Better Sleep = Better Health. How to Improve Your Sleep With a Few Small Changes
Getting a good night’s sleep is essential for maintaining good health and well-being, but for many of us it can be a struggle. Fortunately, there are steps you can take to improve the quality of your sleep. In this article we’ll briefly touch on the aspects of every person’s lifestyle that can affect sleep, both positively and negatively. At Rezilir, we believe that sleep hygiene is an important part of improving your general health and helping you on your way to recovery from illness.
By including some or all of the changes mentioned in this article you can drastically improve your quantity and quality of sleep, which can have a positive effect on your health and everyday life. The information we will discuss are things that can be helpful to everyone, but for individuals struggling with their sleep it is always recommended to speak to a qualified clinician to develop a customized sleep protocol.
Your Sleeping Environment and Sleep Hygiene
In addition to sleep hygiene, which will be discussed below, one of the most important and significant factors that affect your quality or sleep is your bedroom environment. An ideal sleeping environment is cool, quiet, comfortable, clean, and dark. Consider moving all electrical devices away from your bed and consider keeping your phone outside of the bedroom to avoid the temptation of using your phone in bed, including alarm clocks with jarring tones, and consider replacing them with either an alarm with softer tones or a wake light. It is additionally important to note that both the spectrum and intensity of light can cause sleep disturbances. It is recommended that you dim the lights in your living space one to two hours before bedtime. It can also be helpful to turn off overhead lights (which trick your brain into thinking the sun is up) and use lamps that are waist level or below. Incandescent red-light bulbs can also be used as they are less disruptive than white/blue light.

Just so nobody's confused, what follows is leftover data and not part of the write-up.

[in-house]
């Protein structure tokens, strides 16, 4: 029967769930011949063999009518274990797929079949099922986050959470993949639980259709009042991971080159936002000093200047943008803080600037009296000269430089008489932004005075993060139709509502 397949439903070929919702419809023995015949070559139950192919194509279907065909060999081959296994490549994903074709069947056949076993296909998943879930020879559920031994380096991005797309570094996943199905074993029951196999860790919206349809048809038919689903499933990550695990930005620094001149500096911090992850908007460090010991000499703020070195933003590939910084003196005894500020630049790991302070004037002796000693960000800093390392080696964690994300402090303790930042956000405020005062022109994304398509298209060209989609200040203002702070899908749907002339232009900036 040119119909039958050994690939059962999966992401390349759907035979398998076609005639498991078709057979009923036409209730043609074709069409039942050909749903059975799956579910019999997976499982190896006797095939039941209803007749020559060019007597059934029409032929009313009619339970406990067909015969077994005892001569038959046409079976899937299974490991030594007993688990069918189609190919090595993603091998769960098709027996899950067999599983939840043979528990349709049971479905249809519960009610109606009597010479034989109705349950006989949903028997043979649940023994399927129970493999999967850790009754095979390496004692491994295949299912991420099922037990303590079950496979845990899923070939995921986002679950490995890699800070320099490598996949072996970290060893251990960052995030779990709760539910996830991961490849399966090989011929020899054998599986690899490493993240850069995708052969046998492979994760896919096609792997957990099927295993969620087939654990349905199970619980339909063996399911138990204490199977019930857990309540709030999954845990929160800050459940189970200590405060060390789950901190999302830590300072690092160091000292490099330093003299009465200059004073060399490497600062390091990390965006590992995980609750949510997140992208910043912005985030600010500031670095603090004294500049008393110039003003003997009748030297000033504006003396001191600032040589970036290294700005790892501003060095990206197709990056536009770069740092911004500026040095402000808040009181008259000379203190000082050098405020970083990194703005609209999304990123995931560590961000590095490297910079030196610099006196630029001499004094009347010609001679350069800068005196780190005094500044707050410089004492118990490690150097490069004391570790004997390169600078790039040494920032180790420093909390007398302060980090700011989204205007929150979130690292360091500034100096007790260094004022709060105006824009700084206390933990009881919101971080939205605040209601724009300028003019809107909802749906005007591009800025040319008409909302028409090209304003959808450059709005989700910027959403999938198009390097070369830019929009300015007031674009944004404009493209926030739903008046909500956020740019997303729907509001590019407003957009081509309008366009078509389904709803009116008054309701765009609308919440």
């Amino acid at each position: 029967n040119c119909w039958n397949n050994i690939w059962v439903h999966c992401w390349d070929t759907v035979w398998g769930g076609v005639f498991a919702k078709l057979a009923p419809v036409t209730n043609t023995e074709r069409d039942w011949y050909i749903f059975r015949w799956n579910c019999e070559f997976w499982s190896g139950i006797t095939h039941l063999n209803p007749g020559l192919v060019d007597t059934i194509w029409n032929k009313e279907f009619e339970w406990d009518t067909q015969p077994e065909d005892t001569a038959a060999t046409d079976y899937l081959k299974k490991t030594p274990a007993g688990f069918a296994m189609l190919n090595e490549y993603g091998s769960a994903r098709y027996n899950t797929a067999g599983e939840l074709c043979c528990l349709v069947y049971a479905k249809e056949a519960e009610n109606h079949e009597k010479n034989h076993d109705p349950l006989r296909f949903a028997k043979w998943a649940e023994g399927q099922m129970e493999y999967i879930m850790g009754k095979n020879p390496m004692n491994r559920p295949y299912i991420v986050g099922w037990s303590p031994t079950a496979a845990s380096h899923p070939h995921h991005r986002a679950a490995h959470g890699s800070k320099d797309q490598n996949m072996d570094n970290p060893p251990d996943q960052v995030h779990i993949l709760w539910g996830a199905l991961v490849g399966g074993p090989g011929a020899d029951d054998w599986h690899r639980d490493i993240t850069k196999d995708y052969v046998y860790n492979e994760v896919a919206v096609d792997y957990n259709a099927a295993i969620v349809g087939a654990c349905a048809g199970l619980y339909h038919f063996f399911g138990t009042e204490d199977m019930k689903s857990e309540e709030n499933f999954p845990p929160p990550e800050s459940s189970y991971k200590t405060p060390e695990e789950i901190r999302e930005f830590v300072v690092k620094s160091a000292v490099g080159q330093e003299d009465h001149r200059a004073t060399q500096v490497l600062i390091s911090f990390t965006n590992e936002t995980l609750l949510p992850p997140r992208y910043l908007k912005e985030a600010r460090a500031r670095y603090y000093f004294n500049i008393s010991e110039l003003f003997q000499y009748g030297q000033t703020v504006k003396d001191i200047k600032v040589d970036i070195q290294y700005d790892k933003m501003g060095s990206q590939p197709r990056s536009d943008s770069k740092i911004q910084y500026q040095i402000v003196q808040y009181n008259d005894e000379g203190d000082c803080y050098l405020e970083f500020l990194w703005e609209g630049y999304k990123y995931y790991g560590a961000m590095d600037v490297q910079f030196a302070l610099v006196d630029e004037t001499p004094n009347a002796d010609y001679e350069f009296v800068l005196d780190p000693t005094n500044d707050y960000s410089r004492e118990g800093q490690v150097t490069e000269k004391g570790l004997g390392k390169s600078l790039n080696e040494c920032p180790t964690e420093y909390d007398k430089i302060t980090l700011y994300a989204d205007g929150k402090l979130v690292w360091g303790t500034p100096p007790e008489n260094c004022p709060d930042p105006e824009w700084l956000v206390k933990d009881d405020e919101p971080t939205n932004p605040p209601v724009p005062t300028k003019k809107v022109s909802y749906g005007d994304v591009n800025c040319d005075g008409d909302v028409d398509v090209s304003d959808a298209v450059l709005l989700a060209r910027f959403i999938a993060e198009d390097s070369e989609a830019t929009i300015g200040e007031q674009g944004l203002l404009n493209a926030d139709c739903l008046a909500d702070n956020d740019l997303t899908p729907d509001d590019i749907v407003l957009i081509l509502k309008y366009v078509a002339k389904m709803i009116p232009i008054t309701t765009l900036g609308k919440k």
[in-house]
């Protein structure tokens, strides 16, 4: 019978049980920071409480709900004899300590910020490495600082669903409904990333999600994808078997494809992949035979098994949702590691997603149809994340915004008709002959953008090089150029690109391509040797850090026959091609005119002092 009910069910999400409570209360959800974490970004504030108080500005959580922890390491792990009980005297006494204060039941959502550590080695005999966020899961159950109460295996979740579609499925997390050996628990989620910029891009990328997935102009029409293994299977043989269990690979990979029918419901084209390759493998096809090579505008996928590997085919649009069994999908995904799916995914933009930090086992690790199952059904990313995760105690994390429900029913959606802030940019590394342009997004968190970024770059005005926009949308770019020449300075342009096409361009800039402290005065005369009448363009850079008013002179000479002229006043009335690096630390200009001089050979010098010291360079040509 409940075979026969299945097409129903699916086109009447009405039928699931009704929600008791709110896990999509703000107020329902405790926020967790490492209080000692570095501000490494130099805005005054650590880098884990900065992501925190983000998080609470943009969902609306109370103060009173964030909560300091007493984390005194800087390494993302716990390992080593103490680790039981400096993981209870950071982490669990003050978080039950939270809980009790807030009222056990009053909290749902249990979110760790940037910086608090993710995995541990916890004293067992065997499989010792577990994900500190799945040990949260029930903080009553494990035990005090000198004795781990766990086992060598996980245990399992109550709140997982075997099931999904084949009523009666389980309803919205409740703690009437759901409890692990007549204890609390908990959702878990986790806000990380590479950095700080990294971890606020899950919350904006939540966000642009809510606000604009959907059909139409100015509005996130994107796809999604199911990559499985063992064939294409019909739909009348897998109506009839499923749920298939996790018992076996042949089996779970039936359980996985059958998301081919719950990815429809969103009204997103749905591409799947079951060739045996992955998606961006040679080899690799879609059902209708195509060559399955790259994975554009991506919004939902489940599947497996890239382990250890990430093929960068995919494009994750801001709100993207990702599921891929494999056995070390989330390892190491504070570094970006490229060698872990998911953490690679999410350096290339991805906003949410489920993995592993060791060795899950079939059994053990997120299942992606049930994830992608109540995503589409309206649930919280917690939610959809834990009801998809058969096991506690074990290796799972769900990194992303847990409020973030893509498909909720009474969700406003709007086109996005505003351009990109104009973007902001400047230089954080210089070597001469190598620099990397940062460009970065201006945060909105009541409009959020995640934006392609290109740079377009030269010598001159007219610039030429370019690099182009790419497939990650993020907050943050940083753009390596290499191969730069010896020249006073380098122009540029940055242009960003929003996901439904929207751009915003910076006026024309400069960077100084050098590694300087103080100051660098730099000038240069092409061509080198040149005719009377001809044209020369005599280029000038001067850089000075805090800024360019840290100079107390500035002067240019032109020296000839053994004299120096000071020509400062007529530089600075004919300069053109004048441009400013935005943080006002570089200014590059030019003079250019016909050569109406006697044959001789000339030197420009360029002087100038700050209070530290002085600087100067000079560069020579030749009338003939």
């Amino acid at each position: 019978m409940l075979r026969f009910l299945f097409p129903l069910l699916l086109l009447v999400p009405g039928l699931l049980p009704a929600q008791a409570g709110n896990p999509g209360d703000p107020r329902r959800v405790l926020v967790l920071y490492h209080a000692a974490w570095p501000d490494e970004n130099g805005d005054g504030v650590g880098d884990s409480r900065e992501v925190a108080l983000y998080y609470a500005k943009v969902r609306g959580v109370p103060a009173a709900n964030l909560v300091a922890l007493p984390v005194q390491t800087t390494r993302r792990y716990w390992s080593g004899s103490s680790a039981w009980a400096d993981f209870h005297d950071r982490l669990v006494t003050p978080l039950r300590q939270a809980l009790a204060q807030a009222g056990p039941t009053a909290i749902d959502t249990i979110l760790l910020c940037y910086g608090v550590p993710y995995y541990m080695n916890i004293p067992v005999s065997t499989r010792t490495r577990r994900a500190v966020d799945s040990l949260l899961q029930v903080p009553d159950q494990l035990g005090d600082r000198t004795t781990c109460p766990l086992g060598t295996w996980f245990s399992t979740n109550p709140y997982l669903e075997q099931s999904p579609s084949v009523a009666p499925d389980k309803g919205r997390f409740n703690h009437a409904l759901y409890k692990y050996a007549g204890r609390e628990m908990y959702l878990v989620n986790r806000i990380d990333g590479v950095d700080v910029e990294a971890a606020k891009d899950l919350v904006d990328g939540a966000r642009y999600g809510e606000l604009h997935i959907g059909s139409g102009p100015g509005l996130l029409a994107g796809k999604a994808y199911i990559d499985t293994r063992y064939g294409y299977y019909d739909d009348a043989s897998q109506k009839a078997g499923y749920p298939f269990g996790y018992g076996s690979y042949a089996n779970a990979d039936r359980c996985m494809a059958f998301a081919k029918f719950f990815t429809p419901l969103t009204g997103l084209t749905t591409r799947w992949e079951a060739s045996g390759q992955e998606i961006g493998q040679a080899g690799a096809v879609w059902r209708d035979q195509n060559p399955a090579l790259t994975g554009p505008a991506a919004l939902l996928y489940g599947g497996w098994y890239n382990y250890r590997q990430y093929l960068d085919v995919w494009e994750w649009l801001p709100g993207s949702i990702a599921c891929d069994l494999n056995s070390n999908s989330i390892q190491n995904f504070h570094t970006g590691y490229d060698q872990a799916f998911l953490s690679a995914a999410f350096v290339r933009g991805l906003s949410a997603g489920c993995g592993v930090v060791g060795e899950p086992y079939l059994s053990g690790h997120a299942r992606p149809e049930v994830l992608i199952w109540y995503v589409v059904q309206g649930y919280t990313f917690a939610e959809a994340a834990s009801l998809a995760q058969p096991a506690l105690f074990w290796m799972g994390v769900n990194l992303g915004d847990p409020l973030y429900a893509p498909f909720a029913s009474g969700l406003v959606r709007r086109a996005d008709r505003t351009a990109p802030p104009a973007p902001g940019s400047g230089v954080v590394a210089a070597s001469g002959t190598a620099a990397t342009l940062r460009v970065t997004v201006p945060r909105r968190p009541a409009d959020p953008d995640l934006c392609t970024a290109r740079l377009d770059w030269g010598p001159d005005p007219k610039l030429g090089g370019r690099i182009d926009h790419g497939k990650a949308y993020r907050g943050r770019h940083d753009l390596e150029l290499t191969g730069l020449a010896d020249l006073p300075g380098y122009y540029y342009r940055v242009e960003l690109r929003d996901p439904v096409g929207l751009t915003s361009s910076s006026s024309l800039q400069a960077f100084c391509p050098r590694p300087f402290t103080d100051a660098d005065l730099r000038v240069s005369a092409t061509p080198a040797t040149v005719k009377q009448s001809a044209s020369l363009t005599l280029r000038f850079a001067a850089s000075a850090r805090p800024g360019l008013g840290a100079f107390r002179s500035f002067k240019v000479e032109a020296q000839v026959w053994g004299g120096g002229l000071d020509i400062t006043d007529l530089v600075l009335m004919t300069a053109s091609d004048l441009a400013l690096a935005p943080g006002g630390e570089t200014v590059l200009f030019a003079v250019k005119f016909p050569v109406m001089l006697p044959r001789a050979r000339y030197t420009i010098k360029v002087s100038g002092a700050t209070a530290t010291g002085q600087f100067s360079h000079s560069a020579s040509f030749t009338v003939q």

Sleep hygiene is a term used to describe the practices and habits that are conducive to good sleep. Optimizing your circadian rhythm is one of the most important factors for good sleep. Key factors of this include waking up at a consistent time each day, even on weekends, getting exposure to sunlight within thirty minutes of waking, ensuring any naps are concluded before 3pm, and going to bed at about the same time each night. Additionally, the consumption of food and beverages can impact your circadian rhythm in negative ways and lower your sleep quality. It is recommended that while food and alcohol should not be consumed within three hours of bedtime to allow them to be properly digested prior to sleep, caffeine intake should be stopped twelve hours or more before bedtime.
Wind down each night with a bedtime routine. Some people find practices such as meditation, journaling, reading, deep breathing, soothing music, stretching, or aromatherapy to be helpful. Avoid anything that causes stress such as watching the news, checking emails, or having stimulating conversations. It is also recommended that you refrain from doing things in bed such as watching tv, reading, studying, or anything else not related to sleeping. If you can’t fall asleep within twenty minutes, get up and move to a different room. Importantly, plan to get enough sleep. Most people need seven to nine hours; however this usually requires being in bed for eight to ten hours per night.
Cognitive Behavior and Lifestyle
There is strong evidence that cognitive behavioral therapy is a helpful tool for combatting insomnia (CBT-I). This is usually a brief form of therapy that lasts four to eight sessions, but it can have lasting results. A newer modality called neurofeedback may also be helpful by training the brain to relax and fall asleep faster. Anyone with significant sleep issues should speak to a qualified clinician about whether these options would benefit them. We know that CBT-I and neurofeedback aren’t an option for everyone, however, so YouTube is an option that is full of free content that can be surprisingly useful. Try Yoga Nidra, Andrew Huberman’s Non-Sleep Deep Rest Protocol, or self-hypnosis for sleep.